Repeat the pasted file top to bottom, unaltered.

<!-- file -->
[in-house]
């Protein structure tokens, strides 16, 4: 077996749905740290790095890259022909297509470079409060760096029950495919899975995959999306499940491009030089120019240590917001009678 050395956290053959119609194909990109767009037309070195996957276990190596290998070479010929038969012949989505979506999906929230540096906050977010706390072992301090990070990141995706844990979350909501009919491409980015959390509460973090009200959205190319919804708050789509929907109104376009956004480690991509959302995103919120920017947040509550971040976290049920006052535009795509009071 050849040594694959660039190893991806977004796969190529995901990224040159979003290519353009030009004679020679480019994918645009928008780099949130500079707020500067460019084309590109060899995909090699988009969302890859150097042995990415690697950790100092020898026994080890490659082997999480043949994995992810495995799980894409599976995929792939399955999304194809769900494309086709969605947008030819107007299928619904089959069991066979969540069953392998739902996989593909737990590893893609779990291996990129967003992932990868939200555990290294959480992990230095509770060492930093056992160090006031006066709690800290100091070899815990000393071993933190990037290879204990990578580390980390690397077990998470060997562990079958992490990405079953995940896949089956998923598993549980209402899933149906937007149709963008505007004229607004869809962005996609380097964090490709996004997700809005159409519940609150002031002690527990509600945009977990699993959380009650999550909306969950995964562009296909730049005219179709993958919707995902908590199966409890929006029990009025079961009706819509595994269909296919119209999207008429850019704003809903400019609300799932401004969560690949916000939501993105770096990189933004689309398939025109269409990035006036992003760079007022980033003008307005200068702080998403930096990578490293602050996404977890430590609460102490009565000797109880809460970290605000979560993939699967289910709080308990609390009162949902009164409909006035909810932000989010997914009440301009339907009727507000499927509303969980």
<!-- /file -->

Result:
[in-house]
């Protein structure tokens, strides 16, 4: 077996749905740290790095890259022909297509470079409060760096029950495919899975995959999306499940491009030089120019240590917001009678 050395956290053959119609194909990109767009037309070195996957276990190596290998070479010929038969012949989505979506999906929230540096906050977010706390072992301090990070990141995706844990979350909501009919491409980015959390509460973090009200959205190319919804708050789509929907109104376009956004480690991509959302995103919120920017947040509550971040976290049920006052535009795509009071 050849040594694959660039190893991806977004796969190529995901990224040159979003290519353009030009004679020679480019994918645009928008780099949130500079707020500067460019084309590109060899995909090699988009969302890859150097042995990415690697950790100092020898026994080890490659082997999480043949994995992810495995799980894409599976995929792939399955999304194809769900494309086709969605947008030819107007299928619904089959069991066979969540069953392998739902996989593909737990590893893609779990291996990129967003992932990868939200555990290294959480992990230095509770060492930093056992160090006031006066709690800290100091070899815990000393071993933190990037290879204990990578580390980390690397077990998470060997562990079958992490990405079953995940896949089956998923598993549980209402899933149906937007149709963008505007004229607004869809962005996609380097964090490709996004997700809005159409519940609150002031002690527990509600945009977990699993959380009650999550909306969950995964562009296909730049005219179709993958919707995902908590199966409890929006029990009025079961009706819509595994269909296919119209999207008429850019704003809903400019609300799932401004969560690949916000939501993105770096990189933004689309398939025109269409990035006036992003760079007022980033003008307005200068702080998403930096990578490293602050996404977890430590609460102490009565000797109880809460970290605000979560993939699967289910709080308990609390009162949902009164409909006035909810932000989010997914009440301009339907009727507000499927509303969980």